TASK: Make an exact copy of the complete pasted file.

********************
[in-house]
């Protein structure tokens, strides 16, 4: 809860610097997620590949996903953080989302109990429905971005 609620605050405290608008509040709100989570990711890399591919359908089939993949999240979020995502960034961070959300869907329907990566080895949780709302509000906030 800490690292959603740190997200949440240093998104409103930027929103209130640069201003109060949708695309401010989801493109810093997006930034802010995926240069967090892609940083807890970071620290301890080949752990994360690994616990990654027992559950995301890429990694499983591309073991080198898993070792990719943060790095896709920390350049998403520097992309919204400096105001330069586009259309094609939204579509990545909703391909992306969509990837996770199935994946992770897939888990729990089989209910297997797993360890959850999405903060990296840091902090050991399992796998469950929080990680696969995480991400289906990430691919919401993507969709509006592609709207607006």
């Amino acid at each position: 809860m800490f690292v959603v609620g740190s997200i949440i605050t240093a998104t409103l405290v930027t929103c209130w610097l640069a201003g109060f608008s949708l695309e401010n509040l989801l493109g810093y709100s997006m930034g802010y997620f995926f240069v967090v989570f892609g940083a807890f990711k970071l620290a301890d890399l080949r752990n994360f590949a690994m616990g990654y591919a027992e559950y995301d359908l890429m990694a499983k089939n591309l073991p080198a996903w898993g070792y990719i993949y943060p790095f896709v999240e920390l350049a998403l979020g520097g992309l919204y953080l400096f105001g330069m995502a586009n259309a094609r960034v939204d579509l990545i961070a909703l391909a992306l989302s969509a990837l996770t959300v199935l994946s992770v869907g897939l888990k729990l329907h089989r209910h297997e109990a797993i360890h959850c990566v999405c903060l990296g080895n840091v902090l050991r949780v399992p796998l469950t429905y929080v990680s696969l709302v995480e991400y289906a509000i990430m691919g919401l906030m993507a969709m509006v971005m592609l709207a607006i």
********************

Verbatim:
[in-house]
């Protein structure tokens, strides 16, 4: 809860610097997620590949996903953080989302109990429905971005 609620605050405290608008509040709100989570990711890399591919359908089939993949999240979020995502960034961070959300869907329907990566080895949780709302509000906030 800490690292959603740190997200949440240093998104409103930027929103209130640069201003109060949708695309401010989801493109810093997006930034802010995926240069967090892609940083807890970071620290301890080949752990994360690994616990990654027992559950995301890429990694499983591309073991080198898993070792990719943060790095896709920390350049998403520097992309919204400096105001330069586009259309094609939204579509990545909703391909992306969509990837996770199935994946992770897939888990729990089989209910297997797993360890959850999405903060990296840091902090050991399992796998469950929080990680696969995480991400289906990430691919919401993507969709509006592609709207607006």
């Amino acid at each position: 809860m800490f690292v959603v609620g740190s997200i949440i605050t240093a998104t409103l405290v930027t929103c209130w610097l640069a201003g109060f608008s949708l695309e401010n509040l989801l493109g810093y709100s997006m930034g802010y997620f995926f240069v967090v989570f892609g940083a807890f990711k970071l620290a301890d890399l080949r752990n994360f590949a690994m616990g990654y591919a027992e559950y995301d359908l890429m990694a499983k089939n591309l073991p080198a996903w898993g070792y990719i993949y943060p790095f896709v999240e920390l350049a998403l979020g520097g992309l919204y953080l400096f105001g330069m995502a586009n259309a094609r960034v939204d579509l990545i961070a909703l391909a992306l989302s969509a990837l996770t959300v199935l994946s992770v869907g897939l888990k729990l329907h089989r209910h297997e109990a797993i360890h959850c990566v999405c903060l990296g080895n840091v902090l050991r949780v399992p796998l469950t429905y929080v990680s696969l709302v995480e991400y289906a509000i990430m691919g919401l906030m993507a969709m509006v971005m592609l709207a607006i």